Chris Stapleton Andrew Chan

A new solo album showcases the irresistible pleasures of the country artist’s vocal powers.

Higher, by Chris Stapleton, Mercury Nashville

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Like nothing else in the popular arts, songs are efficient little engines of nostalgia. No movie or book can conjure the feeling of a bygone era with as much aching immediacy as a tune performed in a retro style. That’s why, no matter how critics may dismiss the 1970s-funk replicas of Silk Sonic or the Sinatra-lite of Michael Bublé, there will always be listeners who find the familiarity of these performers hard to resist. And, as the writer Ted Gioia has noted, old sounds hardly require updated guises to be successful these days; more than ever, audiences are favoring back catalogs over new releases, suggesting that music consumption is a vehicle for emotional regression, a way of clinging to illusions of a prelapsarian past in these overwhelming times.

When Chris Stapleton released his debut solo album, Traveller, in 2015, he was hailed as a bearer of tradition in country, a genre perennially fixated on questions of classicism vs. modernity. The Kentucky-born artist had gotten his start in Nashville as the front man of the bluegrass band the SteelDrivers, giving him a rural, down-home credibility even as he wrote songs for some of country’s slickest stars, including Luke Bryan, Tim McGraw, and Kenny Chesney. At the time, when male country artists seemed trapped at an endless tailgate party, Stapleton’s rootsy, moody aesthetic could have relegated him to the genre’s fusty Americana wing. But eight years and just as many Grammy Awards later, his work has remained consistent while becoming about as broadly palatable as country gets, increasing the genre’s appetite for the vintage sounds he champions.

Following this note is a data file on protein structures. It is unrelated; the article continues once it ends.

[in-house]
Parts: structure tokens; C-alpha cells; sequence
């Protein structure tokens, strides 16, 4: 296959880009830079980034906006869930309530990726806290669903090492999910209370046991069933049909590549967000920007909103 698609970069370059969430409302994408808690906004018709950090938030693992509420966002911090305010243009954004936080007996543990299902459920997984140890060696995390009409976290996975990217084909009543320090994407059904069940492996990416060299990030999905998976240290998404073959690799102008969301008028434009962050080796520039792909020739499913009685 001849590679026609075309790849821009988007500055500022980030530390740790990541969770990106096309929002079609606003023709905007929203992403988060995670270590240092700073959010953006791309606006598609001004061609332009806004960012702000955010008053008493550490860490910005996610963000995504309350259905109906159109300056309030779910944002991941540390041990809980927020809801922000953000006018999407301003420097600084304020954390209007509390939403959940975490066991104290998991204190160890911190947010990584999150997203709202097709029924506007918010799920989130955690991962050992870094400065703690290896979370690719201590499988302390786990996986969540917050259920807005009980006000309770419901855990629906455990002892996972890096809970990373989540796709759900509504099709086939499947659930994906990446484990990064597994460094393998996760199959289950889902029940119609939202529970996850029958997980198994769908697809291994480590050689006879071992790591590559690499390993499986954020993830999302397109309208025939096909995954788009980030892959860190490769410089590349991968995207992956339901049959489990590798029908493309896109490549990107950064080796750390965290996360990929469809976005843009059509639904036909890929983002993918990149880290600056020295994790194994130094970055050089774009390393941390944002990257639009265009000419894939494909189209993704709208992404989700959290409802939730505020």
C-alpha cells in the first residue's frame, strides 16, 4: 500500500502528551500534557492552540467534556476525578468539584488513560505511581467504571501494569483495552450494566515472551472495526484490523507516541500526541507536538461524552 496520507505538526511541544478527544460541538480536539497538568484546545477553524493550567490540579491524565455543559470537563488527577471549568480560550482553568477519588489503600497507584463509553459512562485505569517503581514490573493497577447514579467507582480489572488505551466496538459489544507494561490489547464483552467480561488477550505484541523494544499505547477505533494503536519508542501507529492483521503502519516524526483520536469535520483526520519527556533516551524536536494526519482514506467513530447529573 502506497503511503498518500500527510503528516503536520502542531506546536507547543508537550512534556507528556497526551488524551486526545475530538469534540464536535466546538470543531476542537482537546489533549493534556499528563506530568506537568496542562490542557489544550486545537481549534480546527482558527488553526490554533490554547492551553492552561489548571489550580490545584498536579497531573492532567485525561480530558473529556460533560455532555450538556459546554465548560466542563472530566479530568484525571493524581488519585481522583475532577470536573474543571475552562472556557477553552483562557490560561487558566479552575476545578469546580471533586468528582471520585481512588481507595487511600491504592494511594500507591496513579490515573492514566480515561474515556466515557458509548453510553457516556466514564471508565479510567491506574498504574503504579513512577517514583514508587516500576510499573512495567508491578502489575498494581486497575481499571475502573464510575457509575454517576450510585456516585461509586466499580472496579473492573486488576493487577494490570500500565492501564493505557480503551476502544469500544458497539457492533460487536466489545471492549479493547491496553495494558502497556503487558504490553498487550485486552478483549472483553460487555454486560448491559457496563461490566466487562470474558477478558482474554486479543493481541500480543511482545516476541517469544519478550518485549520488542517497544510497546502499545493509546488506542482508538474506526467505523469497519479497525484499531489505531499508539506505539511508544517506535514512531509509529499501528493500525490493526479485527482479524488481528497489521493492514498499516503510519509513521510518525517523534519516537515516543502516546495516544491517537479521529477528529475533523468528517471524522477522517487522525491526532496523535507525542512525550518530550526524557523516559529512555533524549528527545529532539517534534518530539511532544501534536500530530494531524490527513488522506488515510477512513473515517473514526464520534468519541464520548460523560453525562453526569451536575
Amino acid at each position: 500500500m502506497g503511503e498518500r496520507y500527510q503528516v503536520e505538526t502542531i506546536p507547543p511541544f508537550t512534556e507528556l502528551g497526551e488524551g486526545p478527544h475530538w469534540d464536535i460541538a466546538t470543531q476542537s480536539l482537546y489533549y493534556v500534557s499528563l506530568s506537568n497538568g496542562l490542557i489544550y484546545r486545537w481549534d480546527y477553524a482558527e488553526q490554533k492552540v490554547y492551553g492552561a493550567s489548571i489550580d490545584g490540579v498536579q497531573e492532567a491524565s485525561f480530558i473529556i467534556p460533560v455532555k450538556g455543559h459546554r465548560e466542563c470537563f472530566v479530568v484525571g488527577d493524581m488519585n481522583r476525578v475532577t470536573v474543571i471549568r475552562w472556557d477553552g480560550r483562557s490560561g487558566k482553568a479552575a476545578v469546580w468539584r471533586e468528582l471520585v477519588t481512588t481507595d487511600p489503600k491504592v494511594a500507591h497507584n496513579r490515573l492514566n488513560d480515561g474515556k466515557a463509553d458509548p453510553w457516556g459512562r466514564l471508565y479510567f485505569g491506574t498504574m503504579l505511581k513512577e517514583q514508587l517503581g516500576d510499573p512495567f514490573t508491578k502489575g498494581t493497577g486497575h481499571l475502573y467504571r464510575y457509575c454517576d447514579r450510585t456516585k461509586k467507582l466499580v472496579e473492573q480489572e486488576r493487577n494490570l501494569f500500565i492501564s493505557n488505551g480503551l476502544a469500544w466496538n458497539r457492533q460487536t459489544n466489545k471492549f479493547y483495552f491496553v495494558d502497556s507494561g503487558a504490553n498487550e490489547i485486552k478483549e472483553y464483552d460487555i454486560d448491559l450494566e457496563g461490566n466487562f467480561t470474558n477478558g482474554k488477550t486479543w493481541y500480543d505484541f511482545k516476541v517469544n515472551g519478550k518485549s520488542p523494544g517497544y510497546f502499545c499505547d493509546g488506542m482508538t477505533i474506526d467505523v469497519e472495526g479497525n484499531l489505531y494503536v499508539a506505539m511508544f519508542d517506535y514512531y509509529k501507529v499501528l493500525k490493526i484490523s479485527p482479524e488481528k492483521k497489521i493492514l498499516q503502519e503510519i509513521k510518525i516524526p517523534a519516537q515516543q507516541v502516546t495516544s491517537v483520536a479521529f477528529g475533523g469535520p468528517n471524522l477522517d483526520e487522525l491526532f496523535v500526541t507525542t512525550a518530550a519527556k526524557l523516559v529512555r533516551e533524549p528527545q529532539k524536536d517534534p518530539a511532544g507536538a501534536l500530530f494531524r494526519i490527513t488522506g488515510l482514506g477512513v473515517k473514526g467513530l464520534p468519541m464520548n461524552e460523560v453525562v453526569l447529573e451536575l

Higher, Stapleton’s fifth solo album, underscores the pleasures of his professionalism—even when it tips into flagrant predictability. Many of the record’s standout tracks are almost embarrassingly basic, as if the musician were offering further proof that his powerful, cavernous voice can sell any melody. The opener, “What Am I Gonna Do” (a collaboration with one of country’s greatest singer-songwriters, Miranda Lambert), ambles along steadily, ruminating on lost love with minimal histrionics and no catharsis. The tossed-off detail of a “jukebox with a neon glow” playing a Merle Haggard oldie implies that music can neutralize pain by offering precedents, casting heartbreak as just the way of things. By the end of the song, you realize the bulk of it consists of the relentlessly interrogative chorus. The singer never gets enough distance from his own litany of questions (“What am I gonna be?”; “What am I gonna drink?”) to even start to answer them for himself. Any conspicuous shift in the music would be at odds with the hero’s state of mind, indicating a change he isn’t ready for.

Such reticence is notable, considering that Stapleton is beloved primarily for his take-no-prisoners singing style. Combining a burly baritone reminiscent of Haggard with the swooping dynamics of a soul belter like Solomon Burke, his voice is a magnetic force, and invariably becomes the centerpiece of anything he records. I was first made aware of him by an R & B fan who pointed me to Stapleton’s performance of the country standard “Tennessee Whiskey,” which hinges on a startling passage of fast, bluesy melisma that doesn’t exist in any previous rendition. White singers influenced by African American vocal style are a dime a dozen, but it’s still rare to hear such ostentatious boundary-crossing in the realm of mainstream country, which consistently marginalizes Black artists and is often perceived as a haven for revanchist white politics.